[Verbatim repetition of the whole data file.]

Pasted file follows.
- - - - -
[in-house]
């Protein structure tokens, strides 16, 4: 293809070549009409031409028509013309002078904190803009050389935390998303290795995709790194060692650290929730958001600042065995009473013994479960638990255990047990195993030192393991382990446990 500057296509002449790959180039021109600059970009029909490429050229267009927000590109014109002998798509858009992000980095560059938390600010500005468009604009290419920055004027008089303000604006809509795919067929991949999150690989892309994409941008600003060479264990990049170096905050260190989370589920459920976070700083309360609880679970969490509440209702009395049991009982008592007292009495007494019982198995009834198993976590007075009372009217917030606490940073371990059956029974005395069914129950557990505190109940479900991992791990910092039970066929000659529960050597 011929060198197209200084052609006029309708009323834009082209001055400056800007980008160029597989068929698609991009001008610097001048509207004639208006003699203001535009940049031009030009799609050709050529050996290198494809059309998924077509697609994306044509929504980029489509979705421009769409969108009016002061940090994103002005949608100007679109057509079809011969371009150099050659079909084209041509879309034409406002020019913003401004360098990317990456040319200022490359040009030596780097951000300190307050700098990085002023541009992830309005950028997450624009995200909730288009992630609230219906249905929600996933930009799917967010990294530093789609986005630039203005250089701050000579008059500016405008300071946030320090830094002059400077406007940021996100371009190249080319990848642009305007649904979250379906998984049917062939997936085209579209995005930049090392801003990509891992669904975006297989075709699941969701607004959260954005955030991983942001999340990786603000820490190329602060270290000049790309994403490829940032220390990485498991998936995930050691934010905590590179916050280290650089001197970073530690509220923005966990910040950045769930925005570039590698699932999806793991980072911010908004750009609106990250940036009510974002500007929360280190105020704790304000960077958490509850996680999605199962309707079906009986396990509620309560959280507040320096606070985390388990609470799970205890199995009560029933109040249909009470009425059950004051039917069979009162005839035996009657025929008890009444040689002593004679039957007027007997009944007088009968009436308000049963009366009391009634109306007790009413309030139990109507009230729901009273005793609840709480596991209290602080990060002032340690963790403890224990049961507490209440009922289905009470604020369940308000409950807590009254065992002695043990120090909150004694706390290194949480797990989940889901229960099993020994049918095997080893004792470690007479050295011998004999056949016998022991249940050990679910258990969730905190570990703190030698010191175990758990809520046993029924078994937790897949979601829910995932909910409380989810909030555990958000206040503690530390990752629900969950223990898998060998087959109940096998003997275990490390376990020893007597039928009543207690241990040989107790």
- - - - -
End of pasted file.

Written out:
[in-house]
């Protein structure tokens, strides 16, 4: 293809070549009409031409028509013309002078904190803009050389935390998303290795995709790194060692650290929730958001600042065995009473013994479960638990255990047990195993030192393991382990446990 500057296509002449790959180039021109600059970009029909490429050229267009927000590109014109002998798509858009992000980095560059938390600010500005468009604009290419920055004027008089303000604006809509795919067929991949999150690989892309994409941008600003060479264990990049170096905050260190989370589920459920976070700083309360609880679970969490509440209702009395049991009982008592007292009495007494019982198995009834198993976590007075009372009217917030606490940073371990059956029974005395069914129950557990505190109940479900991992791990910092039970066929000659529960050597 011929060198197209200084052609006029309708009323834009082209001055400056800007980008160029597989068929698609991009001008610097001048509207004639208006003699203001535009940049031009030009799609050709050529050996290198494809059309998924077509697609994306044509929504980029489509979705421009769409969108009016002061940090994103002005949608100007679109057509079809011969371009150099050659079909084209041509879309034409406002020019913003401004360098990317990456040319200022490359040009030596780097951000300190307050700098990085002023541009992830309005950028997450624009995200909730288009992630609230219906249905929600996933930009799917967010990294530093789609986005630039203005250089701050000579008059500016405008300071946030320090830094002059400077406007940021996100371009190249080319990848642009305007649904979250379906998984049917062939997936085209579209995005930049090392801003990509891992669904975006297989075709699941969701607004959260954005955030991983942001999340990786603000820490190329602060270290000049790309994403490829940032220390990485498991998936995930050691934010905590590179916050280290650089001197970073530690509220923005966990910040950045769930925005570039590698699932999806793991980072911010908004750009609106990250940036009510974002500007929360280190105020704790304000960077958490509850996680999605199962309707079906009986396990509620309560959280507040320096606070985390388990609470799970205890199995009560029933109040249909009470009425059950004051039917069979009162005839035996009657025929008890009444040689002593004679039957007027007997009944007088009968009436308000049963009366009391009634109306007790009413309030139990109507009230729901009273005793609840709480596991209290602080990060002032340690963790403890224990049961507490209440009922289905009470604020369940308000409950807590009254065992002695043990120090909150004694706390290194949480797990989940889901229960099993020994049918095997080893004792470690007479050295011998004999056949016998022991249940050990679910258990969730905190570990703190030698010191175990758990809520046993029924078994937790897949979601829910995932909910409380989810909030555990958000206040503690530390990752629900969950223990898998060998087959109940096998003997275990490390376990020893007597039928009543207690241990040989107790």